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Beauty Execs Pick Up New Skills During Coronavirus – WWD

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Because life isn’t all Zoom meetings and no play, Beauty Inc asked some top execs to share what new skill they picked up during the coronavirus pandemic.

“I got pretty good at DIY beauty in areas I’d previously outsourced. Most notably, at-home waxing. I was always too scared, but it is actually super easy. I also got much better at doing my own brows for big Zoom presentations.” — Esi Eggleston Bracey, executive vice president and chief operating officer, North America, beauty and personal care, Unilever

“With the time I have now given I am not traveling, I have invested in two major efforts, one mental and one physical. First, j’étudie le françaisJe comprends plus maintenant. And, I have also managed to reduce my running pace per mile by 30 seconds.” — Alex Keith, chief executive officer, P&G Beauty

“It’s been nice to get back in touch with simpler things and family time, which is typically hard to come by with 18- and 20-year-old kids, mixed with my hectic schedule. We’ve been able to have more dinners together and my two sons have taken on the roles of home chefs. Plus, we’ve had a lot of after-dinner card nights, which has created cherished family time with competitive fun — my kids have been a little surprised at how quickly I’ve picked it up. I don’t know if I’d say I’m a card shark, but I’m on my way!” — Shelley Haus, Chief Marketing Officer, Ulta Beauty

“I mastered gluten-free, vegan carrot cake. It took many attempts and failures before I nailed it, but I even fooled the non-vegan, gluten-loving members of the family.” — Amy Risley, founder and chief executive officer, Skinfix

“As an Italian, I use very strong body language. Over the past months, I’ve learned to communicate my passion and energy with my voice, eyes and facial expressions, rather than my hands. It helps me keep people interested during long conference calls. My only advice is to remember to unmute yourself first.” — Ilaria Resta, president, global perfumery, Firmenich

“I’m learning how to code. I became interested when I was trying to set up the Professional Affiliate program for Olaplex. Our Shopify account manager was on vacation and I didn’t want to wait for him to get back. So I called Shopify‘s help desk and told them what I wanted to do. They asked me if I was a programmer? I knew if I answered “no,” the conversation would have ended there. So I said yes, and their tech desk walked me through what I needed to do. That whole experience sparked my interest to learn some basic coding in Swift. Now I can build my own algorithm system, automate how I interpret data sets and develop simple apps. And it doesn’t hurt when my grandkids think I am a cool grandma as their parents hail from the world of Silicon Valley.” — JuE Wong, chief executive officer, Olaplex

“I picked up excellent virtual social skills by becoming best friends with the cast of ‘Schitt’s Creek.’” — Jane Hertzmark Hudis, executive group president, The Estée Lauder Cos. Inc.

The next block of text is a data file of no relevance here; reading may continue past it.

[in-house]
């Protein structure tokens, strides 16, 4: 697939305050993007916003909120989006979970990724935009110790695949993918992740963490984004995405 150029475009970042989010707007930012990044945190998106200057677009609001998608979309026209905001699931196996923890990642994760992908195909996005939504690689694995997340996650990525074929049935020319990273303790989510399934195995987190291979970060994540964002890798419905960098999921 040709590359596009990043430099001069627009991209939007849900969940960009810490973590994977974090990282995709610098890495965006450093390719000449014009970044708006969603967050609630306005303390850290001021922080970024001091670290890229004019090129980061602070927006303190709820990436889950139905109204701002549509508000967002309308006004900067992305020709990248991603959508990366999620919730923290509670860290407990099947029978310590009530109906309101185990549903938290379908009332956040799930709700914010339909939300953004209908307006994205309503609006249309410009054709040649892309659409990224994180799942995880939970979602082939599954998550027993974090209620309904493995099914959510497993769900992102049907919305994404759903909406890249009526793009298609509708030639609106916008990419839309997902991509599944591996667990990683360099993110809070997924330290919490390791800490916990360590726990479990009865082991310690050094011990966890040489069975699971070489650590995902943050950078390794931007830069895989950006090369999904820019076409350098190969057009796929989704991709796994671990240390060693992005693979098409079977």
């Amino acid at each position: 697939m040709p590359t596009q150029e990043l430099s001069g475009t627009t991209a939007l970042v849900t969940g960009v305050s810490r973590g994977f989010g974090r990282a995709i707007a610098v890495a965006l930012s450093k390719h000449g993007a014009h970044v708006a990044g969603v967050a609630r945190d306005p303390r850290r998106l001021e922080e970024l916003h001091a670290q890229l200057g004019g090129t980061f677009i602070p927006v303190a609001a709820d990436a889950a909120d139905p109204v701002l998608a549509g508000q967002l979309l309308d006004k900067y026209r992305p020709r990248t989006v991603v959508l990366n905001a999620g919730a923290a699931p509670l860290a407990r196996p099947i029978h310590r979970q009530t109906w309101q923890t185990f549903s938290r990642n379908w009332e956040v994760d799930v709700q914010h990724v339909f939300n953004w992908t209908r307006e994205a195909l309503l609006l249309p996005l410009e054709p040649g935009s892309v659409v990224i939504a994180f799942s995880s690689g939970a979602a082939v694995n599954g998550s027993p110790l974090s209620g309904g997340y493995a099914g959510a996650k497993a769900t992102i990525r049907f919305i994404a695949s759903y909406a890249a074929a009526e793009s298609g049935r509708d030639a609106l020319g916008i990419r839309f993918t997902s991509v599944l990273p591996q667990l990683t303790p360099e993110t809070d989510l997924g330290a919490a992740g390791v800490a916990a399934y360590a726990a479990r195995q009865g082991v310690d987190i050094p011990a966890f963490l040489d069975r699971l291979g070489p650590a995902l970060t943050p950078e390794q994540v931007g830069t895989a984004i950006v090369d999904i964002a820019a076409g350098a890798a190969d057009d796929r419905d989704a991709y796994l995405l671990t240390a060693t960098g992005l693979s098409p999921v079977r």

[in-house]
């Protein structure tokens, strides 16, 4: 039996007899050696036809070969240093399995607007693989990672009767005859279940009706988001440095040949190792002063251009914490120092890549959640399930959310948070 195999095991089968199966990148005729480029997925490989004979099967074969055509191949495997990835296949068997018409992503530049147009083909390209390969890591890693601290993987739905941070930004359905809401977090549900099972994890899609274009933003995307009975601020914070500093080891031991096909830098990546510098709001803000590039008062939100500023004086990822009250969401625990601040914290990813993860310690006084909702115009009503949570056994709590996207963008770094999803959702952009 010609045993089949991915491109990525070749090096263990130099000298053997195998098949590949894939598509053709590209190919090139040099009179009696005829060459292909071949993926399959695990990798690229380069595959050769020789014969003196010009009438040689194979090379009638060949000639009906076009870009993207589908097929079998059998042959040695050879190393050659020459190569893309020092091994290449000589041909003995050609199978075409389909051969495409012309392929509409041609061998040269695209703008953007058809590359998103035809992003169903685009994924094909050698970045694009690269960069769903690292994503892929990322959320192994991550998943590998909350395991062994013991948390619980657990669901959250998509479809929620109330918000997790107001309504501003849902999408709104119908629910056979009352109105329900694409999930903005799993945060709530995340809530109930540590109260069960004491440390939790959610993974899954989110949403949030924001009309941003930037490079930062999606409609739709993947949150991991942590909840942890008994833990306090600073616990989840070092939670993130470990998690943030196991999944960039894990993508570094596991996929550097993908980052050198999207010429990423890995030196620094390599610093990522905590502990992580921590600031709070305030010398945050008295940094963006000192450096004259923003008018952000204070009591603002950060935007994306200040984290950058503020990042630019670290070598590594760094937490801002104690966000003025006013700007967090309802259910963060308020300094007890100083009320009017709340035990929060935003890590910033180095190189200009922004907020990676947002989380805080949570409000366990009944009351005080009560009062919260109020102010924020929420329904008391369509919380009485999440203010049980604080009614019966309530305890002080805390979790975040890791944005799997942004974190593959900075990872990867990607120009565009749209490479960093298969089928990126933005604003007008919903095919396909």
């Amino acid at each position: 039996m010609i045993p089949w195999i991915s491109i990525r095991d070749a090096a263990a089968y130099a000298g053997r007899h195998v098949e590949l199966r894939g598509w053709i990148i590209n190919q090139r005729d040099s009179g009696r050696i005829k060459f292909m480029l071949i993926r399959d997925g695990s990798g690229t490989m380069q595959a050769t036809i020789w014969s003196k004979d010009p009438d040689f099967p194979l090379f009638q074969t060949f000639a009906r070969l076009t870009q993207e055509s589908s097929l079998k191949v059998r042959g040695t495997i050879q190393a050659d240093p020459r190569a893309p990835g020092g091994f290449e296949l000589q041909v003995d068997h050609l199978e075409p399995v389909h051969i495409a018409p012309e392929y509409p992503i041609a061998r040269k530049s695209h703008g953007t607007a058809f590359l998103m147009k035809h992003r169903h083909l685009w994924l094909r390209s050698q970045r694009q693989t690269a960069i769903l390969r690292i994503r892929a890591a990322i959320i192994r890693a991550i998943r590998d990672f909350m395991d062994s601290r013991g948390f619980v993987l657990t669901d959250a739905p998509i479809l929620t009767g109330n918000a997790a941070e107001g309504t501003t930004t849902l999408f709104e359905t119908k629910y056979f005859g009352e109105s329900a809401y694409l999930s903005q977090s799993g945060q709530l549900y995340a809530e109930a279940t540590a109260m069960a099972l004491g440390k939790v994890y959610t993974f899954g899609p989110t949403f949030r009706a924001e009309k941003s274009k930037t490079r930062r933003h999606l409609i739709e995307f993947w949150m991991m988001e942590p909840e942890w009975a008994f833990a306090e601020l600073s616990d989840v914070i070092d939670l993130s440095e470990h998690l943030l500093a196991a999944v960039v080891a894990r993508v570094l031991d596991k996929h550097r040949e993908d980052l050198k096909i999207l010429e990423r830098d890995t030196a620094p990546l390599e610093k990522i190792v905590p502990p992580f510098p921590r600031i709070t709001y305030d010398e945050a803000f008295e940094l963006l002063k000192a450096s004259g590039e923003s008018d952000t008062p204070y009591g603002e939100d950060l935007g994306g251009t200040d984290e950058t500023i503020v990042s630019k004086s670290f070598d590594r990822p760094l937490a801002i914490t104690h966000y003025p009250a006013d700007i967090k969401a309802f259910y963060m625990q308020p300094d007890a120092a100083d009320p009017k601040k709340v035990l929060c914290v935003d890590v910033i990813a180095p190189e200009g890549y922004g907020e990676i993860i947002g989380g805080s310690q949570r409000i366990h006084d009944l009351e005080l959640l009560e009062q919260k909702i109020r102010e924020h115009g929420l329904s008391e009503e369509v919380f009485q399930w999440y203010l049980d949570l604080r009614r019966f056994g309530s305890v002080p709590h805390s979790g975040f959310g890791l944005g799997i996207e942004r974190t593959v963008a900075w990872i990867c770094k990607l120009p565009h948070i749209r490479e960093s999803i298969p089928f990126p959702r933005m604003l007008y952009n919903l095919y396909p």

“I’ve discovered a hidden talent for fixing/installing things that I would have typically sent out for repair or, in some cases, thrown away. My first attempt was fixing the on/off switch to a lamp that had not worked for years. From there, I successfully assembled a new vacuum (it works!) and restored a cable connection on a television that would only broadcast New York 1. During a time when everything seemed out of control, it was very empowering to see how capable I was at completing these projects myself — with a little help from You Tube.” — Carlotta Jacobson, president of CEW

“I learned that even with college-aged kids, I can pull off creating family fun time, making both kids (son and daughter) try on my wedding dress, dusting off the Wii and busting out some ‘Dance Dance Revolution’ moves and even creating an ‘official handstand challenge.’ (Side note: I killed it but pulled a muscle that hurt for months.” — Cyndi Isgrig, president, Dermstore

“Balancing the complexities of business with my two young daughters pushed me to add another dimension to multitasking that I didn’t know was even possible. I added two new titles to my résumé — full-time teacher and chef. We also came up with fun ways for our team to share their hidden talents, to help the working mothers occupy their children and learn a new skill, like origami. My daughters thoroughly enjoyed that, and we now have a full collection of these paper creations.” — Alexandra Papazian, president, Laura Mercier

“I’ve developed the green fingers I never knew I had. Gardening has been a wonderful respite from the uncertainty and the madness. I put my overalls and straw hat on and head into the garden for an hour or two. The garden has never looked better.” — Noella Gabriel, president and cofounder, Elemis

“As a family, we’ve spent the extra time learning more skills for sustainable living and going electric. We’ve reduced our carbon footprint with electric bikes. We’ve been going to the local coffee shop, beach, park. It adds a different layer of fun for the kids and us parents, not to mention a little bit of exercise. Through COVID-19, we’ve become more aware of how much waste happens with takeout. Holy moly — the amount of trash from ordering pizza is crazy. So we have been mindful about cooking at home or being more creative like taking a picnic the park.” — Tera Peterson, cofounder and chief creative officer, NuFace



Beauty Execs Pick Up New Skills During Coronavirus – WWD

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